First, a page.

The initial idea for Oren came from childhood memories of walks in and around pine woods. Every summer, my sister and I spent two weeks of the school holidays with our grandmother in Fife. Every so often, in the evening, my gran would announce that we were “going to see the rabbits” and we would take a walk up to and through the nearby pine woods to watch the rabbits playing. We also used to collect pine cones on these walks, for no other reason than we liked to pick them up as we walked. Occasionally, we talked about using them for a craft project but we never seemed to get round to it; we just kept adding to the bag that my gran kept in a cupboard.
At some point, many years later, it occurred to me that a shawl that resembled pine branches with cones hanging from the ends could look quite pretty and Oren was the result.
The body is simple arrowhead lace with an easily memorised 4-row repeat. The border is a little more complicated, incorporating directional increases and decreases for a slightly scalloped effect.
The name Oren comes from the Hebrew word for “pine”. I admit to having no idea how the Hebrew should be pronounced but I say “Aw-rren”.
This shawl was supposed to be a present for my mother-in-law but since it wasn’t ready in time for either her birthday or Christmas, I think I might have to keep it for me!
Oren is now available from Yellow Ginger Designs and Ravelry.
I’m not very good at self-promotion. It’s been suggested to me in the past that Scots can be “a bit backwards about coming forwards” and, while I wouldn’t like to comment on the general application of the statement, it describes me to a tee.
However, the whole point of publishing things is to share them with other people and, in a previous post, I promised to share all my publishing news so here’s the full run-down of what I’ve been up to publishing-wise and a sneak preview of what is to come.
There’s been both self-publishing and non-self-publishing so let’s start with the stuff that other people have published.
In the other post, I talked about Theresa, which was actually the second pattern that I had published in The Fibertarian; the first was my Stylish Squares blanket in their Winter 2009 edition. This was my first ever published-by-someone-who-wasn’t-me pattern and both the submission process and the publication were more than a little nerve-wracking but so exciting that I was determined to do it again, which I promptly did in their Spring 2010 edition.
Those of you who clicked on the blanket link will have realised that it doesn’t take you to The Fibertarian site, it takes you to Yellow Ginger Designs instead. I decided that I wanted to keep a certain amount of distance between this blog (personal) and my publishing (public) and so I started Yellow Ginger Designs. The name comes from the beautiful yellow ginger plants that we saw in Hawaii. We later learned that they were actually an imported pest that the state is trying to eradicate completely but I still think they’re beautiful! (Unfortunately, the design of the site doesn’t currently live up to the beauty of its name but pretty-ing it up is definitely on my to-do list.)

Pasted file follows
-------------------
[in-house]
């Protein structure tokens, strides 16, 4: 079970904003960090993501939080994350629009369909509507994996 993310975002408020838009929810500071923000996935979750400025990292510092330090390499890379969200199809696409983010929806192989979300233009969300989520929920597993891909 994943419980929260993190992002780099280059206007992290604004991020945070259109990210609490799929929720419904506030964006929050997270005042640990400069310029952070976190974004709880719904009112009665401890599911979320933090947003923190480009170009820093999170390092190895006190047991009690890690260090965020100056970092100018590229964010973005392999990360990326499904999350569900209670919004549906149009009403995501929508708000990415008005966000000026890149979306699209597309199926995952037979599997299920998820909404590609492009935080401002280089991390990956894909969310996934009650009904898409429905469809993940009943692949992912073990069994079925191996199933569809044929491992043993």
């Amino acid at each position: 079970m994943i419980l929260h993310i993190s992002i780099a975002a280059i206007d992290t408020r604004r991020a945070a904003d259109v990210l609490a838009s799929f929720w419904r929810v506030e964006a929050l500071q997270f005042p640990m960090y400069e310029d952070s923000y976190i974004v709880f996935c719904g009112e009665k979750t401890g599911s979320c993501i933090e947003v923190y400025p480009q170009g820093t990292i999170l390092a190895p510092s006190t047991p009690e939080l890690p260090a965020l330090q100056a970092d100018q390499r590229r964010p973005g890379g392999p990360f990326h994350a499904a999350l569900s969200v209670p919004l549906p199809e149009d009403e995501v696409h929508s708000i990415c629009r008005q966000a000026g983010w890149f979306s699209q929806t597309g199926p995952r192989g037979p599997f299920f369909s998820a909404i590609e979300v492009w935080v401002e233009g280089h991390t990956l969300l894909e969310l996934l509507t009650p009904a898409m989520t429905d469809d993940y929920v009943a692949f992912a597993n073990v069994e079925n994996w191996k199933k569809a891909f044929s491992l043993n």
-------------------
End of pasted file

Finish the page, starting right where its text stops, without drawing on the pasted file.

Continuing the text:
Yellow Ginger Designs will have all my self-published knitting patterns as well as sewing and other craft projects. At the moment, it’s mostly knitting patterns but I have some sewing projects and craft tutorials that just need some decent photographs before they can go up. Everything is free at the moment, but I do plan on adding a “for sale” section in future. Everything that is currently free will remain free and there will continue to be free content added.
I’ll continue to blog about craft stuff in general on this blog but any patterns or tutorials will be published over there. I will probably mention here when I’ve updated the other site but I can guarantee that, given my dislike of promotion, this blog won’t be turning into a constant stream of advertising!
There was just enough light left when I got home from the office to take some bad web-cam pictures of some of my more recent projects so I thought I’d get caught up on updating my Ravelry projects and actually blogging about some of these.
First up is my Theresa Lace Scarf pattern that is currently available in the Spring 2010 edition of The Fibertarian (more to come later on other publishing news).
I’m going to admit upfront that I love these scarves possibly more than I should so I apologise in advance if I end up sounding like I’m selling something; I’m not on commission, honest!
The first scarf started with a rough idea in my head as a way to use up some leftover laceweight yarn. I played with some stitches from the Encyclopedia of Needlework at Project Gutenberg and Theresa was the result (named after Thérèse de Dillmont, the original author of the Encyclopedia). The second one was when I realised I was addicted.
The first one (in the orangey-brown colour) was knitted using Knit Picks Gloss Lace that I brought back from honeymoon and the second (in navy) is Knitwiches 100% Pure Cashmere Laceweight. These photos really don’t do them justice but there are some better ones at The Fibertarian or on Ravelry.
The pattern itself takes a little bit of concentration at first due to the slipping, lifting and re-knitting of stitches but, once you get the rhythm of it, it is almost meditative. Due to the twisted nature of the pattern, it is very difficult to frog this scarf even with relatively smooth yarn; I can only imagine it would be completely impossible with something like Kidsilk Haze.
They’re wonderful to wear; very light with just a little bit of extra warmth. They can also be squashed very small to fit into bags or a pocket when even that little bit of warmth is too much. Last, but not least, they are also (unusually for something I’ve knitted) highly fashionable at the moment!